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Pioneer Institute publishes new book on how to reverse course on healthcare reform: U-Turn: America’s Return to State Healthcare Solutions
Boston, MA (PRWEB) March 13, 2017
With Congress and the Trump administration debating the Affordable Care Act (ACA), a new book proposes that states take the lead in healthcare reform and Washington facilitate the transition rather than dictate every move.
“The federal ACA was designed in the image of a 2006 state law that was crafted to address challenges that were unique to Massachusetts,” said Jim Stergios, executive director of Pioneer Institute in Boston, which published U-Turn: America’s Return to State Healthcare Solutions. “After an ill-advised attempt to redesign one-sixth of the U.S. economy, the country should encourage states to design reforms that meet their specific needs, and enable a real marketplace for healthcare to develop.”
Regardless of the fate of the ACA, authors Tom Miller and Jim Capretta of the American Enterprise Institute write that the states will need to move ahead. They propose a combined federal-state effort called “competitive federalism” to encourage flexibility and unique approaches, the most successful of which could be adapted and improved by other states.
“If each level of government plays its proper role, reforms can keep rates of coverage and quality of care high, while reining in cost increases,” Pioneer Institute’s Senior Fellow in Healthcare Joshua Archambault added. “Until Washington, D.C. recognizes that New Mexico is not the same as New Hampshire when it comes to healthcare, we will not achieve the systems that best serve patients.”
Fixing a broken system
The authors cite the current employer-based insurance system and heavy reliance on Medicaid for coverage as reasons why “economic dysfunction” has long plagued the U.S. healthcare market.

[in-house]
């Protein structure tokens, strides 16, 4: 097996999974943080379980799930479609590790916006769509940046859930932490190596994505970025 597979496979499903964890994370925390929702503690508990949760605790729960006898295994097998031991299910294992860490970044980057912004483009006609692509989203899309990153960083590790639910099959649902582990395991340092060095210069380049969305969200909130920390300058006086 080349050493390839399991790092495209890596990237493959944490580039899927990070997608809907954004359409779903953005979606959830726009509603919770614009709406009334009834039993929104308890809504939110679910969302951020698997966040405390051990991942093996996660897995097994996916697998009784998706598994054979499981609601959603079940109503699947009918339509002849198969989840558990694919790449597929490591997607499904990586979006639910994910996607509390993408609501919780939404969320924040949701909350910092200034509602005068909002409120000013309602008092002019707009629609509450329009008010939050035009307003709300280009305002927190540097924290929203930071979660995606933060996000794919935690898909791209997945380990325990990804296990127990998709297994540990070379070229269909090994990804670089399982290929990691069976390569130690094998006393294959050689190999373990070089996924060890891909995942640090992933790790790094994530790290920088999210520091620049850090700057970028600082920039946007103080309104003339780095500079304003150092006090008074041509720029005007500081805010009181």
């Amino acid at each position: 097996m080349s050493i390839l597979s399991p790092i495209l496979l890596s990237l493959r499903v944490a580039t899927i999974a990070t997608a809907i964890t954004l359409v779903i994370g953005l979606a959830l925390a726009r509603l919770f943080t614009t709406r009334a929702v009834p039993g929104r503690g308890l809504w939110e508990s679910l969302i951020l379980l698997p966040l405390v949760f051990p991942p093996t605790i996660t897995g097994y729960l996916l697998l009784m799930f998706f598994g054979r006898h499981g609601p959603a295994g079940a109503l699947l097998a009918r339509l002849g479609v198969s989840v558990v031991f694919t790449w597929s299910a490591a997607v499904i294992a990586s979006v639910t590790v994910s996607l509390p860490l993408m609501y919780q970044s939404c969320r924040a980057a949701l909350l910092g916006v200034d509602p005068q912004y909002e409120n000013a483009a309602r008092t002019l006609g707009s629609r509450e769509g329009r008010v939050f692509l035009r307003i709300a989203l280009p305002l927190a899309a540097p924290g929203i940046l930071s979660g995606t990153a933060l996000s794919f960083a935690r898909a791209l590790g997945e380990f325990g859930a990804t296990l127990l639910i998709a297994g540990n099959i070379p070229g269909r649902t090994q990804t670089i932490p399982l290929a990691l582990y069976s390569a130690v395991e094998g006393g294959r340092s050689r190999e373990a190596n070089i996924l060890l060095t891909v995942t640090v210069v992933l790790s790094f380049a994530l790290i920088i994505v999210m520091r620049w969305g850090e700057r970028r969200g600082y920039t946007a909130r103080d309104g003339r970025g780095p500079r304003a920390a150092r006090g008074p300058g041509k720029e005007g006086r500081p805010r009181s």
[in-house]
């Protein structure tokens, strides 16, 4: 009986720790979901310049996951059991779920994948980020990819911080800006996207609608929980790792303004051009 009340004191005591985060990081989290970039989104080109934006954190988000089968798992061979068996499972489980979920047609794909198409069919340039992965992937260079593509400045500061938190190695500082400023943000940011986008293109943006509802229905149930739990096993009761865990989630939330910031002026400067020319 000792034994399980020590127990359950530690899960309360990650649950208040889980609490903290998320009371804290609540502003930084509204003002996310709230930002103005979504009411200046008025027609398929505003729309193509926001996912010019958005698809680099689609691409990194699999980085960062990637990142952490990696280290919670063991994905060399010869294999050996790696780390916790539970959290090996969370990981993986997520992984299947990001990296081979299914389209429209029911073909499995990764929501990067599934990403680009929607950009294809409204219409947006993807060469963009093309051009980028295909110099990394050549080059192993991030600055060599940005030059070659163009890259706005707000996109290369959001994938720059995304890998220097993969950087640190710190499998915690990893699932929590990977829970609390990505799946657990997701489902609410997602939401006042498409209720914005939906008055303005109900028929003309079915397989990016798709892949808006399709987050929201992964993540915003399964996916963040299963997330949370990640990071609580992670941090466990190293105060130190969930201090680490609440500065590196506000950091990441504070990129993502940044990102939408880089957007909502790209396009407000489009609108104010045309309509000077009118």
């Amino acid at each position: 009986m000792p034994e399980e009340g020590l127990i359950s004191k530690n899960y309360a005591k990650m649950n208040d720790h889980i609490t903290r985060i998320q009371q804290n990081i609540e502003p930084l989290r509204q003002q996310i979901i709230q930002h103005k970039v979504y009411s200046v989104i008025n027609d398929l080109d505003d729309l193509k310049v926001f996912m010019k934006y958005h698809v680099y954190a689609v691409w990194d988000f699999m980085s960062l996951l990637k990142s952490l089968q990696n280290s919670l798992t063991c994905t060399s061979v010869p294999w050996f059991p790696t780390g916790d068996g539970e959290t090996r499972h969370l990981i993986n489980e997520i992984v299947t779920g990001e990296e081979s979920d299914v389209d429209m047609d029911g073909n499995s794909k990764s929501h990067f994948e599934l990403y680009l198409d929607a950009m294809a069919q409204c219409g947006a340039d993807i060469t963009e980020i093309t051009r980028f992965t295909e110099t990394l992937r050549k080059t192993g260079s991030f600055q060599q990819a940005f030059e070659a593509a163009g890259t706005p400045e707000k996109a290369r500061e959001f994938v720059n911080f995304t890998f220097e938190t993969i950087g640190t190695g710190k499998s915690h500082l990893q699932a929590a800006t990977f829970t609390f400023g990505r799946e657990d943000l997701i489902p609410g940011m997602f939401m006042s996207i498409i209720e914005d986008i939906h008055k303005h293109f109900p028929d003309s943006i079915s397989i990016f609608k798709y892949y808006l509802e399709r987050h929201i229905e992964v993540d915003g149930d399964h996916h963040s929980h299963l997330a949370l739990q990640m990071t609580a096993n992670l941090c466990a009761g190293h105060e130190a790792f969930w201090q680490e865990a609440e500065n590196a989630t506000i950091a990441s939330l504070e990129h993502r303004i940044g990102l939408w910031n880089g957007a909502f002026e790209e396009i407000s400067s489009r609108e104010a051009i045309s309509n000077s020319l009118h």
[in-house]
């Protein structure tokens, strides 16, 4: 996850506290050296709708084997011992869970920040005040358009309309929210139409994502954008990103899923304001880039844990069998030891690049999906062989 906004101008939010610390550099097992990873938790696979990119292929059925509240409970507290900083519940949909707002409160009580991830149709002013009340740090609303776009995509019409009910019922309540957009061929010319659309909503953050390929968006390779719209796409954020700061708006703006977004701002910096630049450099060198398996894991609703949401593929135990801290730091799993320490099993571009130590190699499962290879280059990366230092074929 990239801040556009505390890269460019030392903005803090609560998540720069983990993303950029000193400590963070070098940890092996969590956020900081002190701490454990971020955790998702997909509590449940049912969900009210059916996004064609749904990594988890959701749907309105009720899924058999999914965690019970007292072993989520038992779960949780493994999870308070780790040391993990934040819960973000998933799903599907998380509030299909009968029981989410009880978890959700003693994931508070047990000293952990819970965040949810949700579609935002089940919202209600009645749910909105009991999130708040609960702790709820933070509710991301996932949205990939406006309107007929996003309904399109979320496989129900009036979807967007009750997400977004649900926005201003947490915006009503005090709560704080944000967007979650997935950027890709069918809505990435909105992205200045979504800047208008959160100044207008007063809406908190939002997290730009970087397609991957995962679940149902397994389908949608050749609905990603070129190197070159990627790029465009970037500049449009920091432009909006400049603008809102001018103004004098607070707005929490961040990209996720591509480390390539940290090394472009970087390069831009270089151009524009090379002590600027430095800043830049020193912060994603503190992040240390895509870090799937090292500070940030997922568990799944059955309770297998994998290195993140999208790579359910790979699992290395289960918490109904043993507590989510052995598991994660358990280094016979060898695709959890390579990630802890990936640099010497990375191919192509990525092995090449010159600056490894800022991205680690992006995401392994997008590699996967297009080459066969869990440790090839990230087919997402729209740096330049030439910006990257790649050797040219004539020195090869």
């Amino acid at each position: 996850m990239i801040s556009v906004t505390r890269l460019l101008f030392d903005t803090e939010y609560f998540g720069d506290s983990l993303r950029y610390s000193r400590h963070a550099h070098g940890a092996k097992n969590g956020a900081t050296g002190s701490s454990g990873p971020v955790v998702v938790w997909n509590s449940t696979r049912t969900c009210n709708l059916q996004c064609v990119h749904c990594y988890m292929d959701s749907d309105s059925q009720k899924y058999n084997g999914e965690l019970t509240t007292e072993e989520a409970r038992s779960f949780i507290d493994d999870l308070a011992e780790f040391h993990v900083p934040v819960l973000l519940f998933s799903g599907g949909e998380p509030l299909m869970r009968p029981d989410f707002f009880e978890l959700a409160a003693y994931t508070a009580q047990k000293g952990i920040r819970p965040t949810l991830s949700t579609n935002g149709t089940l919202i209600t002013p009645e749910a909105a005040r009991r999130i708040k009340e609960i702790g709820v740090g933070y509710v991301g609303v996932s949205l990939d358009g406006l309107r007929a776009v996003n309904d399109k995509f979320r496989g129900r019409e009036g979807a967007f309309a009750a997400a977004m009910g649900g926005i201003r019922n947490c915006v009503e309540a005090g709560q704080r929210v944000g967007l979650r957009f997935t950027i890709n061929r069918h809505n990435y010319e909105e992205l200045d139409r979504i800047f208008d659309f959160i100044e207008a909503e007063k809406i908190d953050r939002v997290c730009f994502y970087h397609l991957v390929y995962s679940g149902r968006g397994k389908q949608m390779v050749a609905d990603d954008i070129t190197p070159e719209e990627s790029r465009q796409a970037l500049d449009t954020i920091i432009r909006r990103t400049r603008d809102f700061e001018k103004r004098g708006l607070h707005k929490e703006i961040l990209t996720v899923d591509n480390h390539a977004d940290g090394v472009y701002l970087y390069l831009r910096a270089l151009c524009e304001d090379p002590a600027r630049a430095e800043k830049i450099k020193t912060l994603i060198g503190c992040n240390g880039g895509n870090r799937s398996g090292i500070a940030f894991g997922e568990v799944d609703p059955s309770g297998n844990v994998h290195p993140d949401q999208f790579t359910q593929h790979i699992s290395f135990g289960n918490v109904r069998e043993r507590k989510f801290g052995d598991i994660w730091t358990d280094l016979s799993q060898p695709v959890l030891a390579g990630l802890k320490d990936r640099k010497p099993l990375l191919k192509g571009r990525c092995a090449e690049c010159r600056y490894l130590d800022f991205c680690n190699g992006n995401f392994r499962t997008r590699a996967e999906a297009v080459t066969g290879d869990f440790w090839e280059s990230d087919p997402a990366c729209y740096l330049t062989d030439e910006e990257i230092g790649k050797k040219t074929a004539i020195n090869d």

Making health benefits tax-free to avoid wage controls might have seemed an innocent loophole during World War II, the authors maintain, but the codification of this rule made it prohibitively expensive for Americans to buy coverage on their own; coverage that may suit them better than employer-provided benefits. In addition, larger employers’ health benefits are structured to be exempt from state healthcare regulations, making it difficult for states to craft serious system-wide reforms.
Miller and Capretta argue that the situation is made worse by dysfunctions in Medicare that harm the commercial insurer market, and low Medicaid reimbursement rates that shift costs onto the private insurance market.
“Hospitals and physicians have organized themselves almost entirely around Medicare’s rules, with virtually no input from state governments and little thought about whether that system makes sense for the care of non-seniors,” Archambault says.
The authors identify three key elements necessary for a competitive federalist solution: a refundable tax credit for health insurance, the creation of state-run high-risk pools, and Medicaid block grants.
Refundable tax credit
There has been spirited debate over refundable tax credits, largely because too little attention has been paid to revising regulations that unnecessarily drive up the cost of insurance.
“We should be able to walk and chew gum at the same time,” said Stergios. “Any healthcare solution must address regulatory issues and recognize that a refundable tax credit is critical to ensuring that the proposed healthcare ‘fix’ provides broad coverage.”
U-Turn argues that the federal government should:
At the same time, state governments should administer the refundable tax credits, determining:
“Despite years of effort and mountains of regulations, the federal government has been unable to screen for quality and act on that information,” concludes Stergios. “It is time for states and the federal government to hit the reset button.”
With a robust federal-state partnership, the authors write, Americans will get a more affordable and more patient-focused health system, with high-quality care, predictable expenses, and more consumer choice.
Pioneer Institute is an independent, non-partisan, privately funded research organization that seeks to improve the quality of life in Massachusetts through civic discourse and intellectually rigorous, data-driven public policy solutions based on free market principles, individual liberty and responsibility, and the ideal of effective, limited and accountable government.
For the original version on PRWeb visit: http://www.prweb.com/releases/2017/03/prweb14145471.htmNEXT ARTICLE
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